As we move slowly through time 2020’s been a bastard, with a lack of live music having a definite effect on mental health and wellbeing, not just on us the listeners or viewers, but on the musicians who’ve kept us sane with their craft for generations.

In this fucked up Tory government’s view, who all probably play Phil Collins on auto repeat, music sits sadly at the back of their agenda, alongside theatre and the arts in general. Lets see the next social media campaign with BoJo the performing chimp or our Dom Cummings retraining as human beings some time soon! They just don’t know it yet.


Without live music we find ourselves (or at least I do searching for new stuff to listen to,) or at the very least pushing our own musical boundaries, which needn’t include prog rock or Coldplay or Phil Collins unless you’re a Tory of course, none of these belong in any sane persons collection.


Where am I going with this? About a week ago this beauty landed in my inbox from Daley towers and it really made me sit up and listen!!! Proto Idiot in fairness are all over the place!!! But in a good way.


As I’m trying to put thoughts together as I listen to the opening tracks my own thoughts are bouncing all over the place as to how I would describe them, they’re tagged as garage rock, but in fairness that’s a huge category of music that ran through the 50’s, 60’s, 70’s 80’s, 90’s, 00’s up to present times.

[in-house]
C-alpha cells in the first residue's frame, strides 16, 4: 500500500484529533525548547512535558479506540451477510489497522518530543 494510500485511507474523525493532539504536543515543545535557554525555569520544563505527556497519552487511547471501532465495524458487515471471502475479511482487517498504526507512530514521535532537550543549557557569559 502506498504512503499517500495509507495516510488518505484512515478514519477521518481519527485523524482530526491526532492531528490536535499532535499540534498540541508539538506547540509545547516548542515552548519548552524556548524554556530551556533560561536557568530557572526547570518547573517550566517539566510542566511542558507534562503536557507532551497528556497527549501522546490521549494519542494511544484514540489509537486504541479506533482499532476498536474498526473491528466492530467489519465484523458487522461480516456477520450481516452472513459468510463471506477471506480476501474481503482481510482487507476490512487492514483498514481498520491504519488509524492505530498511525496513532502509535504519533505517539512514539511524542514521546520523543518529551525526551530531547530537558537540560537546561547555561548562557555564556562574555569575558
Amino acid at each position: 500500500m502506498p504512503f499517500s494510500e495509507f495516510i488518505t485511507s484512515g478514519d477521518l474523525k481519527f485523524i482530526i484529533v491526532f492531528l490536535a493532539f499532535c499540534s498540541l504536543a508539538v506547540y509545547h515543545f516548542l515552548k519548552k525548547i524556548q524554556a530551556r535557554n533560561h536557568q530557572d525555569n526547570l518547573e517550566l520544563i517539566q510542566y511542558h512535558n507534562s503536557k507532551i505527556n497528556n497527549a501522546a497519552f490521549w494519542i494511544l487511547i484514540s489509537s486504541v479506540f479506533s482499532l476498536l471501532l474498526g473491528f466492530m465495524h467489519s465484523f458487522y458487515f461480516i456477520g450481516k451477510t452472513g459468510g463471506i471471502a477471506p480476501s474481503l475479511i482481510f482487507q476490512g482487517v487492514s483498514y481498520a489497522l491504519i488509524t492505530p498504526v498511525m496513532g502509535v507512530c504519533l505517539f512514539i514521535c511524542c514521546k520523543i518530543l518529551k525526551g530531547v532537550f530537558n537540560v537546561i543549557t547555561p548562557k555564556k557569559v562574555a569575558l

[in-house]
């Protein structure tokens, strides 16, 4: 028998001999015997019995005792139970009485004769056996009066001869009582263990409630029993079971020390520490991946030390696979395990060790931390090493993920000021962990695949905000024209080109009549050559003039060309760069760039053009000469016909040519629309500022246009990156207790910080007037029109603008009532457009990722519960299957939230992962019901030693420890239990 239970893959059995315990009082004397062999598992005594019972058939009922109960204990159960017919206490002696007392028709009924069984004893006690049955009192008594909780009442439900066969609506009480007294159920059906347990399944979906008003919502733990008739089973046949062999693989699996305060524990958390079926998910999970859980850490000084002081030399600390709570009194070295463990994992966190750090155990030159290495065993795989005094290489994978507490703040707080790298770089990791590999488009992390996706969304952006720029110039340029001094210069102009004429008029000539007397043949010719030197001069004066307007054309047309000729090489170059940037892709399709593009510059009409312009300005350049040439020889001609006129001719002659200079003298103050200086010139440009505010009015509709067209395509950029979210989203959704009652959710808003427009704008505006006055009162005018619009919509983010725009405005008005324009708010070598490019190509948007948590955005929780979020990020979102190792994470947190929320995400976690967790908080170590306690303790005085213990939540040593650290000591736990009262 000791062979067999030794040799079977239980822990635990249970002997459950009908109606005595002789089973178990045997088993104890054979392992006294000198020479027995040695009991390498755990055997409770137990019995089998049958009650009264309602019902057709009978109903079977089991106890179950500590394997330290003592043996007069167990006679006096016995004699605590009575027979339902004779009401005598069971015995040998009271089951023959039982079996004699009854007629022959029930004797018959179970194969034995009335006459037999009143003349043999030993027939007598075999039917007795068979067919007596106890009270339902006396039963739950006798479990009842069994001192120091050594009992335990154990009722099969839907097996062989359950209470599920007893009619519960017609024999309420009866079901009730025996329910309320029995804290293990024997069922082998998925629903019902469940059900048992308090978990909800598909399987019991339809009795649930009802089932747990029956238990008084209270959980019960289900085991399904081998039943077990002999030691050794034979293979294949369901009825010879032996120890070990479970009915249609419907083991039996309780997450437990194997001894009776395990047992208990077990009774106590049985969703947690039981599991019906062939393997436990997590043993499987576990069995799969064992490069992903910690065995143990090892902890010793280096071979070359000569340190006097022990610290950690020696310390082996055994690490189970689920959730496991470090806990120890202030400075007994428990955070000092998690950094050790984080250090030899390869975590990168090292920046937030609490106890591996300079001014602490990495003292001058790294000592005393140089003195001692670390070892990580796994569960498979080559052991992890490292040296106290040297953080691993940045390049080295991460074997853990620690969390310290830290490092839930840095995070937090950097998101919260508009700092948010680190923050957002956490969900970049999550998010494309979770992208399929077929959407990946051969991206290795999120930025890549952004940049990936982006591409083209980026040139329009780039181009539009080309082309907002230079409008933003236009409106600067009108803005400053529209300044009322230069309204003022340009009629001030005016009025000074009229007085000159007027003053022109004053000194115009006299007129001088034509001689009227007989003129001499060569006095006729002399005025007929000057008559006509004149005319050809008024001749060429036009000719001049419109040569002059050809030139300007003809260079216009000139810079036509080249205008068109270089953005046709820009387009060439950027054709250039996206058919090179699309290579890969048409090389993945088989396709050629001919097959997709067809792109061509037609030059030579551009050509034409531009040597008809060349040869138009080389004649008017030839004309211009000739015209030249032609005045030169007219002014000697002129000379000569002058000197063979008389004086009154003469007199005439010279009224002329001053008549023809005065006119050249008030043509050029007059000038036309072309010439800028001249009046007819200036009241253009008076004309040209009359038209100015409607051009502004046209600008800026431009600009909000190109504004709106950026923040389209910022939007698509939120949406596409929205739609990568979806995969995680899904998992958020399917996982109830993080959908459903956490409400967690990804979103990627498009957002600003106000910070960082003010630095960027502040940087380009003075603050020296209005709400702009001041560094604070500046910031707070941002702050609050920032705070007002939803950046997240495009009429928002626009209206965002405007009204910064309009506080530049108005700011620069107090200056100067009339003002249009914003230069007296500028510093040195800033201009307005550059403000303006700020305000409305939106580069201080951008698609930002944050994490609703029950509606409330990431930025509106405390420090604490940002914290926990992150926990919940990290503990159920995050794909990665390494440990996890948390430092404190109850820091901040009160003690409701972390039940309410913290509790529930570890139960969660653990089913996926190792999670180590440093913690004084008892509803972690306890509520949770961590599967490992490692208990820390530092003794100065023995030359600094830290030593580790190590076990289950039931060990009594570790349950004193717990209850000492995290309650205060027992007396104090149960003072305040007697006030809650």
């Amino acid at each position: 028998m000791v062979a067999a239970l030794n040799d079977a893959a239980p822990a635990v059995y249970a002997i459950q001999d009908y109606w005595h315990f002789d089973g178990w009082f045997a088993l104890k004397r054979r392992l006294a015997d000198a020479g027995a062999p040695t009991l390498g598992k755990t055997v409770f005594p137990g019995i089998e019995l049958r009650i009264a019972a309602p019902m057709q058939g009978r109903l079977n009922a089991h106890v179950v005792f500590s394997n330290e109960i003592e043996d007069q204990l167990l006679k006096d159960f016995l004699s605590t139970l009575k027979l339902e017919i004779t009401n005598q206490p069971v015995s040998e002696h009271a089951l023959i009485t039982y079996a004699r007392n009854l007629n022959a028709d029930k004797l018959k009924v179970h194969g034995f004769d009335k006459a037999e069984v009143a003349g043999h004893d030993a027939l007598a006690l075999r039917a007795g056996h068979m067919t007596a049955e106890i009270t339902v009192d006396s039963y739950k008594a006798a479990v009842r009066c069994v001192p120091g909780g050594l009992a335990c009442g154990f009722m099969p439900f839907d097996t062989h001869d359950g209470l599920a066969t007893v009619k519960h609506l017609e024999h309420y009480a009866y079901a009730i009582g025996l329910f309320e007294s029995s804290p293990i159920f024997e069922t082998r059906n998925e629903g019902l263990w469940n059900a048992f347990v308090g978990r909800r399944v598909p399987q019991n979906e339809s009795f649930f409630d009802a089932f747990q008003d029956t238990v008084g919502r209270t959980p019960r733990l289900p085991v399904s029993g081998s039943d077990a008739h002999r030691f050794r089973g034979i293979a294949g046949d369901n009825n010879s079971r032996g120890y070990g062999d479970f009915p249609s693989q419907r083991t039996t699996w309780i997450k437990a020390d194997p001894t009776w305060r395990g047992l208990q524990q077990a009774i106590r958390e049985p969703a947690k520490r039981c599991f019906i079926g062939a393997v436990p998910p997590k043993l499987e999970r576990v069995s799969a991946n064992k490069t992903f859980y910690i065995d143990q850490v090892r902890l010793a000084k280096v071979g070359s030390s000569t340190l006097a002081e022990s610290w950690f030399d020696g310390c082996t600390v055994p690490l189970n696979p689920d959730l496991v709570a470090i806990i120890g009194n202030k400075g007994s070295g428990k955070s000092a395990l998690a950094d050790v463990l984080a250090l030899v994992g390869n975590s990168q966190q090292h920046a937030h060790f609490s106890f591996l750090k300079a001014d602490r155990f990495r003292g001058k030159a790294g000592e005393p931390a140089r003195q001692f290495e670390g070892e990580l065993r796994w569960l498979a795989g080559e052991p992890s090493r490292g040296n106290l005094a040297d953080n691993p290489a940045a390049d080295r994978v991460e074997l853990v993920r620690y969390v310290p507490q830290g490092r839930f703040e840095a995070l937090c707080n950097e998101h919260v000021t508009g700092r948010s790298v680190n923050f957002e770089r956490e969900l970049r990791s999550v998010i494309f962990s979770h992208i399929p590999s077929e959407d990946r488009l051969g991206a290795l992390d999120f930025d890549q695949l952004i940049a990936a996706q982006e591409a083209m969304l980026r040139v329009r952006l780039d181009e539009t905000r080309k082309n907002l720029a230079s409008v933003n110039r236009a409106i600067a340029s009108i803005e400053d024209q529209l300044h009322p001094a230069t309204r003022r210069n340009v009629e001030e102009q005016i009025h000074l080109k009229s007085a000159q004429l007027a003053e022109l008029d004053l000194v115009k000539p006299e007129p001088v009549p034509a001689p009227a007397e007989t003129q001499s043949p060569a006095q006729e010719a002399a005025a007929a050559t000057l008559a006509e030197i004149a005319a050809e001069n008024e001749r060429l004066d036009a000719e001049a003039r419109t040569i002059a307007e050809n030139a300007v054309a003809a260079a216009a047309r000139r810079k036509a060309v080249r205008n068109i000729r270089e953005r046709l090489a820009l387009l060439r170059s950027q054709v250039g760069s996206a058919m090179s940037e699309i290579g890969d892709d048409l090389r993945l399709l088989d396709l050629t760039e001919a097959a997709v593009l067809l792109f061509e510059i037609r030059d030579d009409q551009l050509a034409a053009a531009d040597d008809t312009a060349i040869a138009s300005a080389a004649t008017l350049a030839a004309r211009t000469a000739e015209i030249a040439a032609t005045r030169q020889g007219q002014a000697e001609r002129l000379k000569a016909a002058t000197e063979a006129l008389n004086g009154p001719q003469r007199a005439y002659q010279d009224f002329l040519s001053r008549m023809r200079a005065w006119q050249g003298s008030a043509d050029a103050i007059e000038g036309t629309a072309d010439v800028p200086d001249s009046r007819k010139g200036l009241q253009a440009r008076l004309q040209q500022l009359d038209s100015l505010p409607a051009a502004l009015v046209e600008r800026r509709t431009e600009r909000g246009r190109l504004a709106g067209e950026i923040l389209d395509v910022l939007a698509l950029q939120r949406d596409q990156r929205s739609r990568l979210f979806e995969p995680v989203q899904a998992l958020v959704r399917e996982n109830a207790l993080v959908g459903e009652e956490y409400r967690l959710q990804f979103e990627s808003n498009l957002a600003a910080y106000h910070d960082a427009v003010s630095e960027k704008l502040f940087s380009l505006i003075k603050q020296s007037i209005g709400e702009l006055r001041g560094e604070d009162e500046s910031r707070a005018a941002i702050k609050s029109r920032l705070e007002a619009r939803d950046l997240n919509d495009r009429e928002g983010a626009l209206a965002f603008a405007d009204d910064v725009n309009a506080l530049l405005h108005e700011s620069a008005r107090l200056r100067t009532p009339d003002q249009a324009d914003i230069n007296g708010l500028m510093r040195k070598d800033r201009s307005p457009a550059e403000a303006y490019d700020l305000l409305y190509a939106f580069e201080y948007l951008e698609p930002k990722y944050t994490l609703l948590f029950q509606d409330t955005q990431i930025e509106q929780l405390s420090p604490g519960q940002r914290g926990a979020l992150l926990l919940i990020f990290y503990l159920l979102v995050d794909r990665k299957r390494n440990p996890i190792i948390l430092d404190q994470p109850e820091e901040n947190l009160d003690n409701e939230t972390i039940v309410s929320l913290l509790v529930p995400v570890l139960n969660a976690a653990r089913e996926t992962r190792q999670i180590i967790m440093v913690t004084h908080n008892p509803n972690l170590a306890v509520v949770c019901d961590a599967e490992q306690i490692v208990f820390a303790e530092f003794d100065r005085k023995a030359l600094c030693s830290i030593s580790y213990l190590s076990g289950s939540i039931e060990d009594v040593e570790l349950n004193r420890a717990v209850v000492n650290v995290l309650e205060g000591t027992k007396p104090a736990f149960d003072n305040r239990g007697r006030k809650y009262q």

And I suppose that’s my conundrum with this baby as I move through the opening tracks I can’t quite place it, but influences do come forward, for example “I like the Way” could almost be the Beatles, whereas “Replace” has more of any allegiance to Wire’s post punk sound however brief it is!!! “Mountain” has so much going on, you could almost call it industrial Prog? (have I just invented a new genre?) the repetitive vocals over the jangling guitar taking it into places I’ve never heard before.


“ Head straight” takes a more standard garage rock dive into the music and stands out as one of my faves on the LP.


“Well” has elements of Wonk Unit, elements of early Barrett led Pink Floyd but ultimately it’s a bridge into “It’s no good” an early garage rock review of the 60’s sound that came out of California, all tied together with a post punk thread.


When “Enjoy yourself” kicks back in with that Post Punk vibe, you can’t help but smile and your back in the day. LP closer “Try to be good” takes you back into that 60’s Barrett era Floyd sound, again one of the LP’s standouts for yours truly.


There are so great ideas in this LP when you dig underneath the sound, it’ll definitely take you out of your comfort zone, but that’s a good thing.



Author: Nev Brooks